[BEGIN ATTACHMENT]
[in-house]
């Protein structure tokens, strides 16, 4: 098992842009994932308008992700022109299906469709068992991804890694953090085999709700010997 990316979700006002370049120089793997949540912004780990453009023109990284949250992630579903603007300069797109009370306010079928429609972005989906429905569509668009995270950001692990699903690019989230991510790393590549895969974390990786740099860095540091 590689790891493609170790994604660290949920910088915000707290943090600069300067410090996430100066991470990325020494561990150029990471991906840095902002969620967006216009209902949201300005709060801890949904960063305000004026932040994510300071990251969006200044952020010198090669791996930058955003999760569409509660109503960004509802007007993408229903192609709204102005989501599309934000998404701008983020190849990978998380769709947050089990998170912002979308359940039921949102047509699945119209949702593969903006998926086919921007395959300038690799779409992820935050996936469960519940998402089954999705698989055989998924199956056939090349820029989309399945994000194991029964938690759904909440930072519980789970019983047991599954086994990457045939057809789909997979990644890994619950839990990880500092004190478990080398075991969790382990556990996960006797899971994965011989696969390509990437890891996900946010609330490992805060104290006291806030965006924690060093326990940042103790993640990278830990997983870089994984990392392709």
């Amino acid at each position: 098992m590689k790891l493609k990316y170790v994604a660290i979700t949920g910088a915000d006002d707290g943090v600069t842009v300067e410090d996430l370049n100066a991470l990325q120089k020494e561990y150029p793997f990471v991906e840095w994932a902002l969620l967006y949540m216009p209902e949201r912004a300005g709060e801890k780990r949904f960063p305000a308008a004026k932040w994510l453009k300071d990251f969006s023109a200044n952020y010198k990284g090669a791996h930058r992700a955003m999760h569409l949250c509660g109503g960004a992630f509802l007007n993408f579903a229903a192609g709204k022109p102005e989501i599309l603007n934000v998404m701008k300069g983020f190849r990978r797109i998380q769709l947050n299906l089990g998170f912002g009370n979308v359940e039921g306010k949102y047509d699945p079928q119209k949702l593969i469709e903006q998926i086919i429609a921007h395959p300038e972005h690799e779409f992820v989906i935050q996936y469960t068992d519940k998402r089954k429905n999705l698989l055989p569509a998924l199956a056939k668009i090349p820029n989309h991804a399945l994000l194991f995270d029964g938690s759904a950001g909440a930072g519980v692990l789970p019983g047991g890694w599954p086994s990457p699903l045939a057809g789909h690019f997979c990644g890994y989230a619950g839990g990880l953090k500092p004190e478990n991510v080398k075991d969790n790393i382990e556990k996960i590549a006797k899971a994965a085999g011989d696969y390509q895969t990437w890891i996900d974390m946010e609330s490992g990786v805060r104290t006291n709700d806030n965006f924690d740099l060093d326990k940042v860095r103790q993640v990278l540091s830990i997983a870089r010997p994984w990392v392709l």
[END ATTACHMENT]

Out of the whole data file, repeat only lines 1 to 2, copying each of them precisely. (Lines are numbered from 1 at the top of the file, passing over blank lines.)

[in-house]
């Protein structure tokens, strides 16, 4: 098992842009994932308008992700022109299906469709068992991804890694953090085999709700010997 990316979700006002370049120089793997949540912004780990453009023109990284949250992630579903603007300069797109009370306010079928429609972005989906429905569509668009995270950001692990699903690019989230991510790393590549895969974390990786740099860095540091 590689790891493609170790994604660290949920910088915000707290943090600069300067410090996430100066991470990325020494561990150029990471991906840095902002969620967006216009209902949201300005709060801890949904960063305000004026932040994510300071990251969006200044952020010198090669791996930058955003999760569409509660109503960004509802007007993408229903192609709204102005989501599309934000998404701008983020190849990978998380769709947050089990998170912002979308359940039921949102047509699945119209949702593969903006998926086919921007395959300038690799779409992820935050996936469960519940998402089954999705698989055989998924199956056939090349820029989309399945994000194991029964938690759904909440930072519980789970019983047991599954086994990457045939057809789909997979990644890994619950839990990880500092004190478990080398075991969790382990556990996960006797899971994965011989696969390509990437890891996900946010609330490992805060104290006291806030965006924690060093326990940042103790993640990278830990997983870089994984990392392709």